Mark Parker is an American journalist and friend of Kitty Fremont's. He is credited as the whistleblower of the Exodus after it left on its voyage to Palestine, as a blackmail against the British.

Bruce Sutherland[edit]

Bruce Sutherland is a British military officer (rank of brigadier) whose mother was Jewish. After a lifetime of soldiering, he is posted to Cyprus, with instructions to maintain security at the detention camps. Like many British aristocrats he has a stifling, formal manner of speech. Internally, he is torn between his sympathies with the Jews he is required to guard and his duties as a British officer; the horrors he witnessed when his battalion liberated Bergen-Belsen is also a factor. He retires from the army at his own request after a mass escape engineered and led by Ari Ben Canaan. Despite this, he moves to Palestine to settle, becomes good friends with Ben Canaan, and acts as a very unofficial military advisor. This facet may be based on the activities of Mickey Marcus,[citation needed] although Marcus himself (under his real-life alias of "Colonel Stone") makes a brief appearance in the book.

Karen Hansen Clement[edit]

Karen Hansen Clement, described as tall, with long brown hair and green eyes, is a German teenager who was brought up for a while by foster parents in Denmark. She was sent there by her family when Hitler rose to power in Germany. Her family was subsequently interned in concentration camps, where her mother and two younger brothers die. Karen does meet her father again in Israel, but he is a broken man who is unable to communicate or recognize his daughter; the experience leaves her unnerved and shattered. Despite this, she maintains her gentle and dainty personality. Before she is transported to Israel, Karen is placed in a Cypriot refugee camp and is one of the passengers on the Exodus. At the end of the novel she is murdered by fedayeen from Gaza.

Dov Landau[edit]

Dov Landau, described as being blond, blue-eyed, small, and young-looking for his age, is an angry teenager who lost his entire family to the Holocaust; he has not merely survived the horrors of the Warsaw Ghetto Uprising and of Auschwitz, but has learned from them to turn circumstances to his advantage. A master forger, he narrowly escapes the gas chamber by displaying his talent to the camp doctor. The doctor is not able to tell the difference between his own signature and the five copies that Dov makes. Dov works as a forger but is then assigned to work as a Sonderkommando, which he barely survives. After the camp is liberated, he ends up in Cyprus and eventually Israel as part of the escape organized by Ari Ben Canaan. He joins the Maccabees (based on the Irgun), a Jewish militant organization that is headed by Barak's brother Akiva. He is driven by a thirst for revenge "that only God or a bullet can stop". He falls in love with Karen and later becomes a Major in the Israeli army. He becomes unofficially engaged to Karen, but after she is murdered by the fedayeen, he forces himself to go on working for Israel, to make her proud of him.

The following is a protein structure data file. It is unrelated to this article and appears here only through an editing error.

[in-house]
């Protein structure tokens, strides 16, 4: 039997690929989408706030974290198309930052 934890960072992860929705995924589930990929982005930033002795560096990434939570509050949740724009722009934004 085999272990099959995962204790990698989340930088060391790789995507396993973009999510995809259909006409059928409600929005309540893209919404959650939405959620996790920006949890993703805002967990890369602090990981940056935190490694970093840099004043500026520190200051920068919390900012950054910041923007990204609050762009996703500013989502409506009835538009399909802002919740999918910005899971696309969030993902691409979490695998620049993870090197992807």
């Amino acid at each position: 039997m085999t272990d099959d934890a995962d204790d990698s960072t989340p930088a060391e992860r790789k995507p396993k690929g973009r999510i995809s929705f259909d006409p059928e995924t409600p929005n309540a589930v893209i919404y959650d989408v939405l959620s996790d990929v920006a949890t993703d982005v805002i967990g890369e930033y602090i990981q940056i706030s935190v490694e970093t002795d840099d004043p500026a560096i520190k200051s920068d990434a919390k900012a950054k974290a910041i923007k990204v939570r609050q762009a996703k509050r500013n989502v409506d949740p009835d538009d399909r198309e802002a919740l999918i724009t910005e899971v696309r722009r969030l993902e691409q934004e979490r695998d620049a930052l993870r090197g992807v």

Jordana Ben Canaan[edit]

Jordana Ben Canaan, described as tall, red-haired, and blue-eyed, is Ari's fiery younger sister, a leader of the Palmach (Haganah elite unit), and the lover and fiancée of David Ben Ami. Jordana is typical of the young native-born girls and, initially hostile toward Kitty - believing that American women are no good for anything other than dressing up prettily - changes her opinion when Kitty saves Ari's life and later becomes more identified with Israel's struggle. After the death of David Ben Ami, Jordana sinks into depression but never mentions his name.

Barak Ben Canaan[edit]

Barak Ben Canaan (born Jossi Rabinsky) is 6 feet, 3 inches tall, red-haired, and blue-eyed and the father of Ari Ben-Canaan. He was born in the Russian Pale of Settlement. After their father was murdered in a pogrom, he and his brother Yakov walked overland to Palestine, where they settled. There, he met and married his wife Sarah, and his son Ari and daughter Jordana were born. He became a kibbutz pioneer and eventually head of the Jewish Agency. After his brother Yakov/Akiva joins the Maccabees, he cuts off all contact with Akiva. Near the end of the novel, Barak dies of cancer and was buried next to Akiva.

Akiva[edit]